As expected, the COVID-19 pandemic has produced a flood of litigation, with insurance disputes and lawsuits over prison conditions leading the list.
More than 1,000 coronavirus complaints had been filed nationwide as of mid-May, according to this COVID-19 lawsuit tracker. Commentators say this count is low and likely represents just the tip of the iceberg.
Close to one-third of the lawsuits have been brought by prisoners and detainees alleging civil rights violations. Hundreds of others are insurance disputes and breach of contract claims.
Class actions are also on the rise. Defendants in these cases are hospitals, nursing homes, residential living facilities, airlines, cruise ships and the entertainment industry, according to the ABA Journal.
“The lawsuits have already begun, and by many accounts they are just the initial waves of what may be a tsunami,” writes Richard Dahl for Findlaw. “We may be looking to the courts like never before to answer questions about who has done wrong, and about who owes what to whom.”
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COVID-19 Litigation by Case Type
The largest number of coronavirus lawsuits have been filed in New York, followed by California, Florida, Texas, Illinois, Pennsylvania and Washington.
Here are the most frequent case types, courtesy of Richard Dahl and Findlaw:
- Workplace/employee lawsuits. “Businesses deemed nonessential could face personal injury suits if they had employees come in for work who then got sick,” writes Dahl. “Businesses deemed essential could face legal liability if they failed to provide proper safeguards for workers. Companies could be sued if they fire employees for complainingabout inadequate safeguards.”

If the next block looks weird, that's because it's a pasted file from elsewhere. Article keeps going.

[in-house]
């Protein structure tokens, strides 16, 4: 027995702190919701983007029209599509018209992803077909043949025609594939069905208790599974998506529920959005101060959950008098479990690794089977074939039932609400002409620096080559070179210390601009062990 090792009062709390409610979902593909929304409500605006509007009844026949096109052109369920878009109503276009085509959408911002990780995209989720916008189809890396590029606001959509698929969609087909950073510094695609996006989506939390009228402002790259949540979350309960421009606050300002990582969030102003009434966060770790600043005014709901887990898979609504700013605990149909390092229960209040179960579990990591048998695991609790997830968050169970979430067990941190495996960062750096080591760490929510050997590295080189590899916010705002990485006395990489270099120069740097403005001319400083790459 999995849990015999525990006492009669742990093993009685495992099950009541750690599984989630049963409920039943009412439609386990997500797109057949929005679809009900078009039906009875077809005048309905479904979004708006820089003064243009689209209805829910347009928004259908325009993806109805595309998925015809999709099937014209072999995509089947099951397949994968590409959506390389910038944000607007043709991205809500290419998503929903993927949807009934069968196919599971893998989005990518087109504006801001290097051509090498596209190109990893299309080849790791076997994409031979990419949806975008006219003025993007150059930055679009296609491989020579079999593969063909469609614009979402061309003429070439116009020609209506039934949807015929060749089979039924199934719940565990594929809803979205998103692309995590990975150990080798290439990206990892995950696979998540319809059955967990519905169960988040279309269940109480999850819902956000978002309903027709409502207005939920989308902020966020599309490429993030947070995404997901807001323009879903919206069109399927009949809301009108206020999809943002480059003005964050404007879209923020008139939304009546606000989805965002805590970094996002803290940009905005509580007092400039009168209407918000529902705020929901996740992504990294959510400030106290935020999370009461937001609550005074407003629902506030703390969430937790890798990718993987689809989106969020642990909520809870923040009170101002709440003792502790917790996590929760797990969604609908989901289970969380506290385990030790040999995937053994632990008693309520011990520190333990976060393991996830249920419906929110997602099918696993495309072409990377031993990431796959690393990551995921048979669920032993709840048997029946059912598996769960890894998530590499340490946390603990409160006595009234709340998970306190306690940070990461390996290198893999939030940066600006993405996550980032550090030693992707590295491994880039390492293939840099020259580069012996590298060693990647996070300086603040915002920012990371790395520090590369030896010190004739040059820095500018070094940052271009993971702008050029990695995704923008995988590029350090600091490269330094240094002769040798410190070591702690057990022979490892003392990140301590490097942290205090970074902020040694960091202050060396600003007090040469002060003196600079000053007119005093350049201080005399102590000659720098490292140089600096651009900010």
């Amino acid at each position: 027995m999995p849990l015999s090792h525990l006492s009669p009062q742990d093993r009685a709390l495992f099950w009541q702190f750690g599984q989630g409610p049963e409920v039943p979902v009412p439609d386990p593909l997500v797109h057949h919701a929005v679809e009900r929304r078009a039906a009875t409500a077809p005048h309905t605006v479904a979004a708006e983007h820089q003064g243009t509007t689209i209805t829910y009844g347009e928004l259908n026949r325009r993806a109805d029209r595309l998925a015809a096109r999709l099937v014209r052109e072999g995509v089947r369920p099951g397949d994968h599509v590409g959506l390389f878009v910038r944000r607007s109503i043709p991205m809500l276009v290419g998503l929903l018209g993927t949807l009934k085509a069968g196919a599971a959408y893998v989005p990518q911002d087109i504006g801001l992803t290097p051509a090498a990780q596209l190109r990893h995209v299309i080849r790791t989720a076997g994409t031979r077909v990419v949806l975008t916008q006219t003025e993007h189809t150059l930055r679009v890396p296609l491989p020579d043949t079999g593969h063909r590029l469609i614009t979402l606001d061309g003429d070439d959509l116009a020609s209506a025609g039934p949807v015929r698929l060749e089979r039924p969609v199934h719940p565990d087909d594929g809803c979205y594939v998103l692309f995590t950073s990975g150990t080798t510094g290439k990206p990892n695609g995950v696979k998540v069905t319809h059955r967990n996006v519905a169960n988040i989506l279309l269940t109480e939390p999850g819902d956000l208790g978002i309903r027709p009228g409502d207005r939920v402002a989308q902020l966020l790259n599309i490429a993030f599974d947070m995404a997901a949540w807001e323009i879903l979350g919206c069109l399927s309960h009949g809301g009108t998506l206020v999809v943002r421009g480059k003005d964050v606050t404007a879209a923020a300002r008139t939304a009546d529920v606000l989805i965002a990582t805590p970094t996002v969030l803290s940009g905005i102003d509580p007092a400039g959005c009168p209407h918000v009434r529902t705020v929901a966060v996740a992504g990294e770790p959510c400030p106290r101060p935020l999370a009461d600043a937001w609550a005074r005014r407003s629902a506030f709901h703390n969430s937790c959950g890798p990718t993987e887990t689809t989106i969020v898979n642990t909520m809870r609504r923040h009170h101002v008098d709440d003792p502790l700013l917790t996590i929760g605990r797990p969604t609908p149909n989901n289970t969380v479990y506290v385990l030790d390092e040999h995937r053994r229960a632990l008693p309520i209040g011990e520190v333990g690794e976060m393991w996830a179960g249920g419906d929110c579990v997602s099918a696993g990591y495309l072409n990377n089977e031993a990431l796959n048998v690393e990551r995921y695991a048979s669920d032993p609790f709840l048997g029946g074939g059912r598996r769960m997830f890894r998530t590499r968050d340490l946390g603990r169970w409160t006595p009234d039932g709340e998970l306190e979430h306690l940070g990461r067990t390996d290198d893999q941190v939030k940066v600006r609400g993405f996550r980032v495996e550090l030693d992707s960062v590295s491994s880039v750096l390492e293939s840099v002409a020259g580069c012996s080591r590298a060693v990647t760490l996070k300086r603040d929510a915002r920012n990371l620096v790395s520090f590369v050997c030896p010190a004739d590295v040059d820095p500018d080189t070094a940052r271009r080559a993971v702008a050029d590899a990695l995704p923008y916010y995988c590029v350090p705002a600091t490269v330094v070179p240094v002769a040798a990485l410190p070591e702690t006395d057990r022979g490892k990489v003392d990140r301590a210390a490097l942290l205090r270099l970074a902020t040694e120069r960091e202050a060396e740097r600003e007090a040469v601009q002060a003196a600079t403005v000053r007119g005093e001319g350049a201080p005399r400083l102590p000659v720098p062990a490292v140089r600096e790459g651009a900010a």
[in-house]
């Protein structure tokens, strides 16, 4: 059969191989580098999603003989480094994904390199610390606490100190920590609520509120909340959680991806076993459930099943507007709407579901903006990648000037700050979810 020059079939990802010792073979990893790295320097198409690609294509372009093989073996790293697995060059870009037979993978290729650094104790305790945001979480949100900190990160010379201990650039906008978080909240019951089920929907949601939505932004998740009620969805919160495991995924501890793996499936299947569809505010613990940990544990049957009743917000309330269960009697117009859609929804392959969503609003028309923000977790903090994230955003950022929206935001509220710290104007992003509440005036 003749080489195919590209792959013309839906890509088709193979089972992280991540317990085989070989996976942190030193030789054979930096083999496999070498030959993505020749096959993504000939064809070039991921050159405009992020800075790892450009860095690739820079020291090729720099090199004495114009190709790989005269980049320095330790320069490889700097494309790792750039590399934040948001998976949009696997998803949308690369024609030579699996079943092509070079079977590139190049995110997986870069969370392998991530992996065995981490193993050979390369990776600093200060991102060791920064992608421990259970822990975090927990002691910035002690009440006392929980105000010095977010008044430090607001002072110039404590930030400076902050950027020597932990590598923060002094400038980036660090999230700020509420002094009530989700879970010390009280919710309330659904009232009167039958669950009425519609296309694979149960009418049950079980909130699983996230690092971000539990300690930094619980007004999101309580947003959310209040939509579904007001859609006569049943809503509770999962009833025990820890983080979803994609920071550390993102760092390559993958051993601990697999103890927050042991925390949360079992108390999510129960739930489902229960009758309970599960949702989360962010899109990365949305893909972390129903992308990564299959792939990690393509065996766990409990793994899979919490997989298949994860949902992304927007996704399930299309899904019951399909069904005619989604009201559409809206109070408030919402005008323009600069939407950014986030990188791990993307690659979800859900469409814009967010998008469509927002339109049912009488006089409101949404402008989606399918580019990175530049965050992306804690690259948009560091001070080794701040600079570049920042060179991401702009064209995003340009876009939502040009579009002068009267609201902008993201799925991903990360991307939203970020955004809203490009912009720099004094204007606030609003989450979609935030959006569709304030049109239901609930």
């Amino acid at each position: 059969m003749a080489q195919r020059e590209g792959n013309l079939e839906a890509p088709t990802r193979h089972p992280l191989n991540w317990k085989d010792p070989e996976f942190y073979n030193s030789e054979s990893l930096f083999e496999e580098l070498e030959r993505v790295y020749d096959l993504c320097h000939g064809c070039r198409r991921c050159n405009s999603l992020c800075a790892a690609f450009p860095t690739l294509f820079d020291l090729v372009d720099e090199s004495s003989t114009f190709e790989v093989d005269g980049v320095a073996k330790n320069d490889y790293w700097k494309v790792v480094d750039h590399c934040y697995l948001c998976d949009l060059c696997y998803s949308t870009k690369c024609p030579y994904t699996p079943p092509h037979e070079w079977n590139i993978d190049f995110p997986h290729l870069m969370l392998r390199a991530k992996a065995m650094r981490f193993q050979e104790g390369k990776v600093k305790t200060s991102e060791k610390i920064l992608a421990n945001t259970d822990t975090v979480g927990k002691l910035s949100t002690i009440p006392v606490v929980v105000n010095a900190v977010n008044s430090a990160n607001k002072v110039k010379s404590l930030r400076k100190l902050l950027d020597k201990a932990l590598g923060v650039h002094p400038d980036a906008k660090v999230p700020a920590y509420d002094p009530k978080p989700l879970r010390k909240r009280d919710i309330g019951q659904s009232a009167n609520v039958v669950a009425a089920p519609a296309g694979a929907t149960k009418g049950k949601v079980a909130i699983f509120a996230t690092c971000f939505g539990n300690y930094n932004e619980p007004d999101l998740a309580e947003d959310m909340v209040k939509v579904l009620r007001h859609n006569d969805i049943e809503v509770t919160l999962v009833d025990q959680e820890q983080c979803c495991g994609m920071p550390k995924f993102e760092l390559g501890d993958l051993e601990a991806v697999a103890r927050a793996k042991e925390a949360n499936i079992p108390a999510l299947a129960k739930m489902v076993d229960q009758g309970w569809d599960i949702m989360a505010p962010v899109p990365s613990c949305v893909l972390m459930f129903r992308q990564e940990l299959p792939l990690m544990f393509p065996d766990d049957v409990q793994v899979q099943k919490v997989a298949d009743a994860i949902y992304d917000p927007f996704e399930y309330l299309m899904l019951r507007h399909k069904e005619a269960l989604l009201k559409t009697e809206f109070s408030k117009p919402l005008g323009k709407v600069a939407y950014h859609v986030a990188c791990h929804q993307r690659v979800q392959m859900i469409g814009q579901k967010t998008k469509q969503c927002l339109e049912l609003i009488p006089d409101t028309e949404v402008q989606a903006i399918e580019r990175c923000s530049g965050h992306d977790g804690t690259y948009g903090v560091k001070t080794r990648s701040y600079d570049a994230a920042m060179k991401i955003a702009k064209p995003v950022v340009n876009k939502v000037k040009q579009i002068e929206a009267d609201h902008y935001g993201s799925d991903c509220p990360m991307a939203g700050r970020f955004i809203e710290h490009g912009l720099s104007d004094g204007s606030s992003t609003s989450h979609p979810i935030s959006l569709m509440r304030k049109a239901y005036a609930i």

- Class-action lawsuits. One of the first was a suit by 8,000 employees of the state of Alaska, who allege they were subjected to health and safety risks.
- Lawsuits against educational institutions. “These are also class actions by plaintiffs who argue that schools promised to provide a service and are failing to provide proper refunds,” writes Dahl. “Several have already been filed, including actions against the University of Arizona, Drexel University, and the University of Miami.”
- Insurance litigation. “These are lawsuits by companies contending that their insurers wrongfully denied them coverage for losses caused by the pandemic,” writes Dahl. “Among the early entries in this area are three Milwaukee companieswho sued their insurers for denying claims under their business interruption policies.”
- Voting rights lawsuits. Political parties and other groups are challenging voting procedures and registration requirements.
- Lawsuits against nursing homes and healthcare facilities. Most of these complaints allege negligence in protecting patients and staff.
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